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4 California Cities Join Data-Based Transportation Consortium

The Open Mobility Foundation will collaborate on new digital tools to manage mobility options and data, as well as help cities plan infrastructure, policy and other changes as needs arise.

Four California cities are among a consortium of public and private partners that launched an effort last week to help steer the future of urban transportation.

Los Angeles, San Jose, San Francisco and Santa Monica are among the members of the Open Mobility Foundation, a 501(c)6 nonprofit that aims to use open-source technology and input from its global coalition to manage the growing number of vehicles and mobility options on city streets. The foundation’s stated goals are safety; to ensure that new tools or policies don’t create or exacerbate inequality; to improve quality of life in a sustainable way; and to protect the privacy of people’s data.

Outside of California, other member governments include Austin, Texas; Chicago; Miami and Miami-Dade County, Fla.; Louisville, Ky.; Seattle; Philadelphia; Minneapolis; Washington, D.C.; Portland, Ore.; the New York City Department of Transportation and New York City Taxi and Limo Commission; and Bogotá, Colombia. Other partners include The Rockefeller Foundation; the Organization for the Advancement of Structured Information Standards; micromobility operators such as Bird and Spin; technology companies such as Microsoft, Blue Systems and Stae; the International Association of Public Transport; Transportation for America; MetroLabs; and the NewCities Foundation. 

According to a news release, the foundation will collaborate on new digital tools to manage mobility options and data, as well as help cities plan infrastructure, policy and other changes as needs arise.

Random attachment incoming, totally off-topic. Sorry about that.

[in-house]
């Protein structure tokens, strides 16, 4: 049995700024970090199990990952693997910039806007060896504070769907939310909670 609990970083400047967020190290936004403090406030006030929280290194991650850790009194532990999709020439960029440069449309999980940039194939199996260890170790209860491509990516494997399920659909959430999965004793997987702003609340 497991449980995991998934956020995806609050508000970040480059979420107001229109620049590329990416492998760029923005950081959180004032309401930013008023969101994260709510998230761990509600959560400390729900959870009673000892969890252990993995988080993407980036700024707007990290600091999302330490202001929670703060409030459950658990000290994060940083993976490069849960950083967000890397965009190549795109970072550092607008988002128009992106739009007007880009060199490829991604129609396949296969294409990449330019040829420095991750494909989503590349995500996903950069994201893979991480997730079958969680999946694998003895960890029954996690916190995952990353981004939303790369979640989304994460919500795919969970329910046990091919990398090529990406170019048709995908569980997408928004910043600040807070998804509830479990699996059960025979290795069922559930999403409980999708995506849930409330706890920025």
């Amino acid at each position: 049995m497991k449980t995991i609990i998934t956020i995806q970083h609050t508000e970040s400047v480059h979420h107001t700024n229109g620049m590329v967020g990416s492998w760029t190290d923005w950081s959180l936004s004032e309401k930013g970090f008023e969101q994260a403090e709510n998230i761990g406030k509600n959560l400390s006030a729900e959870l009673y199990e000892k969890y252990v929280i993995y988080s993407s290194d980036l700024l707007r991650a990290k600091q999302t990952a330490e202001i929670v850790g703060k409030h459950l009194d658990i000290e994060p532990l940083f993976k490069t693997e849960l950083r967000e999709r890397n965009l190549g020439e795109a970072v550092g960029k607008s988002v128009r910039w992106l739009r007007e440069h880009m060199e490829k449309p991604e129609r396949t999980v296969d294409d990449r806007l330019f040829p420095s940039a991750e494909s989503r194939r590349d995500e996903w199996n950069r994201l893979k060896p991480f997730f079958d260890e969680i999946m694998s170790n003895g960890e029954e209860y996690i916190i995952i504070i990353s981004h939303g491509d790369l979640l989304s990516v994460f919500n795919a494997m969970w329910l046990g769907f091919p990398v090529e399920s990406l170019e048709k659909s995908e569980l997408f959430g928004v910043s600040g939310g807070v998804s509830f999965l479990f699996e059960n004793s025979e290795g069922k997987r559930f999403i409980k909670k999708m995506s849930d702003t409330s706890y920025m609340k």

Ramses Madou, division manager of planning, policy and sustainability for the San Jose Department of Transportation, said the foundation’s early work will involve expanding upon the open source Mobility Data Specification (MDS). Posted to GitHub in 2018 by the Los Angeles Department of Transportation, MDS consists of application programming interfaces (APIs) that create standard communications between cities and private companies, allowing cities to gather useful data for real-time traffic management, safety and other policy decisions.

“It’s allowing us to use much less staff to monitor very large outlays of assets," Madou said. "For example, in the city of San Jose, we have roughly 4,500 permitted scooters around the city, but we don’t have a lot of staff to go make sure these scooters are following the regulations we have in place, so the data specification is allowing us to scale our staff immediately to do closer monitoring of that. The idea is to start bringing this mobility space into this data specification, so that cities have a place at the table to design these systems together.”

Madou said the foundation will also have a legislative component, possibly lobbying at some point, particularly if new proposals pre-empt city access to data. He gave the example of California’s AB1112, a proposed law to regulate micromobility at the state level which could limit the ability of cities to mandate certain kinds of reporting from mobility companies. He said members of the foundation are already working with California legislators to modify the bill.

Andrew Westrope is a staff writer for Government Technology. Before that, he was a reporter and editor at community newspapers for seven years. He has a Bachelor’s degree in physiology from Michigan State University and lives in Northern California.